Steve & Jen meet Mr. Pavement

Many of you have probably heard by now, but last Sunday we were in a motorcycle accident.  We were coming home from lunch at a friend’s after church Sunday.  We’re still subject to Liberian public transportation since our registration for the new truck hasn’t been processed yet.  However, waiting for a taxi that can fit 2 people inside can take HOURS, so we settled on a motorbike.

Just to give you some background, here are the levels of public transportation in Liberia:

  1. Public Bus- big as a NYC bus; cheapest way to travel (15 LD… about $0.20 per person); picks you up at a bus stop and drops you at the END of the line; you don’t see too many of these.
  2. Privately-owned Bus- mini-van packed with 20+ people; next cheapest way to travel, cost depends on distance traveled; picks you up and drops you off anywhere along its route- route determined by driver.
  3. Motorcar Taxi- tiny, 4-door sedan, seating up to 3 in the front (2-people in the passenger bucket seat) and 4 in the back; cost similar to the privately-owned bus, but slightly more expensive; picks you up and drops you off along its route.
  4. Motorbike Taxi- small motorcycle carrying up to 5 passengers at a time (small children on the lap of the driver optional); most expensive form of travel other than chartering a taxi; picks you up and drops you off directly at your destination; fastest form of travel, drives around and between the lanes during traffic, proceeds to the front of all cars at red-lights; offers the benefit of “air-conditioning” when not standing still.
  5. Taxi Charter- most expensive form of transportation, costs $5-10 per trip or per hour; takes you wherever you want to go, does not stop to pick up other passengers along the way.

So, we chose option number 4… convenient, cooling, and readily available.  Our driver pulled out onto the road with Steve and myself on the back.  We’ve been traveling this way for months, why should this time be any different?  A little ways up the road a taxi was pulled to the side picking up passengers.  There is no shoulder, so often time taxis just stop in the right-hand lane.  Our driver pulled to the left side of the lane to go around the taxi- he gunned it.  At first we weren’t sure why, but as we were passing the taxi a big, green pickup truck flew by us on the left, missing us by centimeters.  Our driver and the truck passenger yelled at each other during the near miss… then the trailer hit us.  I’m not sure if the truck didn’t have time to totally clear us or if he just forgot how wide his trailer was, but the trailer, being wider than the truck, left no space between it and the taxi for our motorbike.  Steve was thrown from the back, landing hard in front of the taxi we’d tried to pass.  The driver lost control of the bike, and he and I went down with it, skidding for a couple of feet before coming to a complete stop.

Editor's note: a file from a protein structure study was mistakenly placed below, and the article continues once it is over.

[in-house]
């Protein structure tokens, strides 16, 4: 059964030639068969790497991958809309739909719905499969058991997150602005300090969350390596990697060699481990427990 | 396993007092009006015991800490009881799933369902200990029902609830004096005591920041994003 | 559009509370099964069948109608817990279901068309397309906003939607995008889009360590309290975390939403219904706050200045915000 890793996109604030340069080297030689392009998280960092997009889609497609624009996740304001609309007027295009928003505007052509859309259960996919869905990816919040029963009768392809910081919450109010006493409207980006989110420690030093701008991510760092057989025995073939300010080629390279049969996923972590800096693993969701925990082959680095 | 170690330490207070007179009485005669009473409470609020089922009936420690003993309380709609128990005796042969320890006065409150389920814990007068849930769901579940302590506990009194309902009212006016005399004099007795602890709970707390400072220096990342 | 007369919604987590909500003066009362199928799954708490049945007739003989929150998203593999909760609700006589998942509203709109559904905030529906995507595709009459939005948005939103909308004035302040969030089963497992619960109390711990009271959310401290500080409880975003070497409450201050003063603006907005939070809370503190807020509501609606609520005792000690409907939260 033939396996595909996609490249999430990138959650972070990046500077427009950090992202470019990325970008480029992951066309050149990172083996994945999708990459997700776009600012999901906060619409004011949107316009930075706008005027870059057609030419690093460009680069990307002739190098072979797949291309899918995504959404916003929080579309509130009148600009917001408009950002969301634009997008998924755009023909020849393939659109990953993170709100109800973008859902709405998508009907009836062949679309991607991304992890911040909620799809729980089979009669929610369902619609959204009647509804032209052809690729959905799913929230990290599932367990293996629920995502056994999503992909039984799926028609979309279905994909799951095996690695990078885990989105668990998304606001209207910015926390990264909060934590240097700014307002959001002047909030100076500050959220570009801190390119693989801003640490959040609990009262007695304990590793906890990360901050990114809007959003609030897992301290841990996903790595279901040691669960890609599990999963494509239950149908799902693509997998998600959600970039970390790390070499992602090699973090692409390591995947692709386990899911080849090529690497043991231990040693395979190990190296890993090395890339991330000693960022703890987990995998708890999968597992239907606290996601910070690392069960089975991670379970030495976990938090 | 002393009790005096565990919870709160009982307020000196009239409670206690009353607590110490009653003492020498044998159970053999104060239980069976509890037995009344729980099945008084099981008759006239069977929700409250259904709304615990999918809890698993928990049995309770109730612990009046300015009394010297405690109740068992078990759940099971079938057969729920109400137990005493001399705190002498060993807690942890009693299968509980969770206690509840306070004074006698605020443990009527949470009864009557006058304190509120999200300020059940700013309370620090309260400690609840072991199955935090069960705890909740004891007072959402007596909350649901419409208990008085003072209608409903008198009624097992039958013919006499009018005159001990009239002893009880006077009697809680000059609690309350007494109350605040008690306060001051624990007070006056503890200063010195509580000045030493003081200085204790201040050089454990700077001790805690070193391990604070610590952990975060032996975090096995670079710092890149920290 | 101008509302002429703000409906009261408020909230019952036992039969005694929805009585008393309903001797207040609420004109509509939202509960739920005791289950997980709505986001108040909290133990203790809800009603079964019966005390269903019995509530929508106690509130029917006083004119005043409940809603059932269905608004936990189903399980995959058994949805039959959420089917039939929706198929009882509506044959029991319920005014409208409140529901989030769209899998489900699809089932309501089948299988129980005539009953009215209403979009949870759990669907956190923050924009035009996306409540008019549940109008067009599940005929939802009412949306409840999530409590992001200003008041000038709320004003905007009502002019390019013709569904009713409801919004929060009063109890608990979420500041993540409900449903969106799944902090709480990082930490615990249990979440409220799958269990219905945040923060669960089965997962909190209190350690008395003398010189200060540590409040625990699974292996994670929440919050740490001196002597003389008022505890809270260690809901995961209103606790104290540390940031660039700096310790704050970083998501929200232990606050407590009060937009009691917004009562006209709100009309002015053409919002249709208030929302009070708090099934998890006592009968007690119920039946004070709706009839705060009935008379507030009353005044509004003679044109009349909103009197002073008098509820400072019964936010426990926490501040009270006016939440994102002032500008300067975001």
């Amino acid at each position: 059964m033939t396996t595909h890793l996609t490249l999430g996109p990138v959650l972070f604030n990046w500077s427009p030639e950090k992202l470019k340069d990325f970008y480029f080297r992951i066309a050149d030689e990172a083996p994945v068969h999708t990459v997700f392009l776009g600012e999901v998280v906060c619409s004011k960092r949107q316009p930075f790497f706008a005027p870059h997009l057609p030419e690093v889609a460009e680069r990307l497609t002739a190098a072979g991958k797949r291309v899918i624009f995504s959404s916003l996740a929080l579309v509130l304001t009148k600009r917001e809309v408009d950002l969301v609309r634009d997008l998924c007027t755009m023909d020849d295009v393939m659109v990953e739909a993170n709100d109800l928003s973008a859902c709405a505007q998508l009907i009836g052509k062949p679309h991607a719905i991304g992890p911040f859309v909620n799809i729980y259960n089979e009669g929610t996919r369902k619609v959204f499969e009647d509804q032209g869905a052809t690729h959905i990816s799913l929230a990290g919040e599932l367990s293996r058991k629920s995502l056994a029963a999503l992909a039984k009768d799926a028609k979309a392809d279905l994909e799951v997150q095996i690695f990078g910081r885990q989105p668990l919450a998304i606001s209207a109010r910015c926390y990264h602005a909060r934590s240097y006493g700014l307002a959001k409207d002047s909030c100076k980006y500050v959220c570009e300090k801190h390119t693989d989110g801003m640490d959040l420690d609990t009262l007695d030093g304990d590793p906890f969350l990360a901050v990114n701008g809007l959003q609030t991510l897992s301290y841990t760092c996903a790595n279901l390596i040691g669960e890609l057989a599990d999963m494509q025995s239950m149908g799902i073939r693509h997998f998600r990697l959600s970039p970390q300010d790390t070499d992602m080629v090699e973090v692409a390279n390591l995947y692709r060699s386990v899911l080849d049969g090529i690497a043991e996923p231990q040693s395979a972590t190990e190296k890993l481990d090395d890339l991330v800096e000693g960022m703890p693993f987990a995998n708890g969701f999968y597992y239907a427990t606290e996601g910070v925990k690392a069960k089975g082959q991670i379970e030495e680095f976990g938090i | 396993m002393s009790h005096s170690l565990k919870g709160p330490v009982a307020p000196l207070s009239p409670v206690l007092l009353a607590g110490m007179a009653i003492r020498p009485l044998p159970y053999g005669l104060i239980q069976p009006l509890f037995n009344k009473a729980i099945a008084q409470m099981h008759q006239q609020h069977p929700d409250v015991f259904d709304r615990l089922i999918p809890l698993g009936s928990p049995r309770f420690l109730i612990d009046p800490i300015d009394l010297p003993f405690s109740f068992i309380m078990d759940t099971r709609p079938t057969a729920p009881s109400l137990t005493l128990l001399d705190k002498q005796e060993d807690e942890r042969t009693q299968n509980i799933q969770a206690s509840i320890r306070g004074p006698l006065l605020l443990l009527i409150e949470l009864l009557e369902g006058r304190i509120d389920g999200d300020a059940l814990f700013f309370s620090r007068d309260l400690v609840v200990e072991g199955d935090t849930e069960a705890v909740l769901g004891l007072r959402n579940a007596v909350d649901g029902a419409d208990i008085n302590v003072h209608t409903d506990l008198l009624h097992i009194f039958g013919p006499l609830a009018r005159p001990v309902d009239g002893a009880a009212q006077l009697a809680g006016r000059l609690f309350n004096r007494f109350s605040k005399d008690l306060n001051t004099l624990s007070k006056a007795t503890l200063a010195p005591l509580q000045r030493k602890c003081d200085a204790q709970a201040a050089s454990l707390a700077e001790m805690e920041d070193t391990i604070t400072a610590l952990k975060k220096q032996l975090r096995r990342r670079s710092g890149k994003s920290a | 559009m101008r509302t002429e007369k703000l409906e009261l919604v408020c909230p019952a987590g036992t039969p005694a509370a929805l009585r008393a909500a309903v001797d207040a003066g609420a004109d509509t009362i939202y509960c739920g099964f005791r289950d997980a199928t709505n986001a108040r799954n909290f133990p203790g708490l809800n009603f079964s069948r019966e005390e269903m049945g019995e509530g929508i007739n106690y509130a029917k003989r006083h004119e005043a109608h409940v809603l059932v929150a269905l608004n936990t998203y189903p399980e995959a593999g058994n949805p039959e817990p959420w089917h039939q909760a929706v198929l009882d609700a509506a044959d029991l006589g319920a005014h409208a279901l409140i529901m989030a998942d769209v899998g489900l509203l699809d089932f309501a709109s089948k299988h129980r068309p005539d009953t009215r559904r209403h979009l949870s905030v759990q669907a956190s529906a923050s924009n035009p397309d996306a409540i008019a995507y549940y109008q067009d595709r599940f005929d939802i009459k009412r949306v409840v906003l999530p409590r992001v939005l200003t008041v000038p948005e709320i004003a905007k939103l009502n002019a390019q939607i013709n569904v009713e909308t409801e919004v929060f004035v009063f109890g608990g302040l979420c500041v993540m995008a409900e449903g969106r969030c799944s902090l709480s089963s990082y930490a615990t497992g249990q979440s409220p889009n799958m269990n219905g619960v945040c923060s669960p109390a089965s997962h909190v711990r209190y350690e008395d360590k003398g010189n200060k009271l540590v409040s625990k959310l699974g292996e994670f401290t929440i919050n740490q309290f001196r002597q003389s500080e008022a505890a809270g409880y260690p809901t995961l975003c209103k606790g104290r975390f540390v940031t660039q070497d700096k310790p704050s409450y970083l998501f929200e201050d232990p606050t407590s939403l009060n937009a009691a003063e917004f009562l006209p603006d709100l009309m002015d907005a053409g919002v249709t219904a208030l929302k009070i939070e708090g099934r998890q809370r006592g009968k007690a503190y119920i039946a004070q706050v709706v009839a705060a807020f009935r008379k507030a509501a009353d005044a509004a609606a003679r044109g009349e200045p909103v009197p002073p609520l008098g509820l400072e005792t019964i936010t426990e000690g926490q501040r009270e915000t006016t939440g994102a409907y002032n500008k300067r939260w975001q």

When I saw the trailer I remember thinking, “So this is what it’s going to feel like to wreck on a motorbike.”  Surprisingly, I felt quite calm.  The whole ordeal was over in a matter of seconds.  Next thing I knew, Steve was already up and lifting the bike off me.  I got up, brushed myself off.  I had cuts, scrapes, and road-rash on my left arm and leg, but nothing was broken.  My dress was even in one-piece!  I asked Steve if he thought he needed to go to the hospital, but he said he was all right.  No broken bones.  After convincing the crowd of 30+ people, who had now gathered around us, that we were ok and didn’t need to go a clinic, one of the Liberians stopped an empty cab (ironically, our accident happened in the PERFECT area to catch a taxi!!) and we chartered it home.

All things considered… motorcycle vs. truck and trailer AND parked taxi, no helmets, sliding across pavement that is most likely covered in bits of broken concrete, rocks and glass… we were OK.  We KNOW God was watching us Sunday, just as He’s been watching over us every step of this journey.  As the hits keep coming, He always softens the blow and never gives us more than we can handle.

Since we’ve been here, I’ve told a lot of people, “You have to have a lot of faith to ride on motorbikes in Liberia”… faith in your driver.  However, when your driver lets you down it’s good to know your FAITH in God will always PREVAIL!!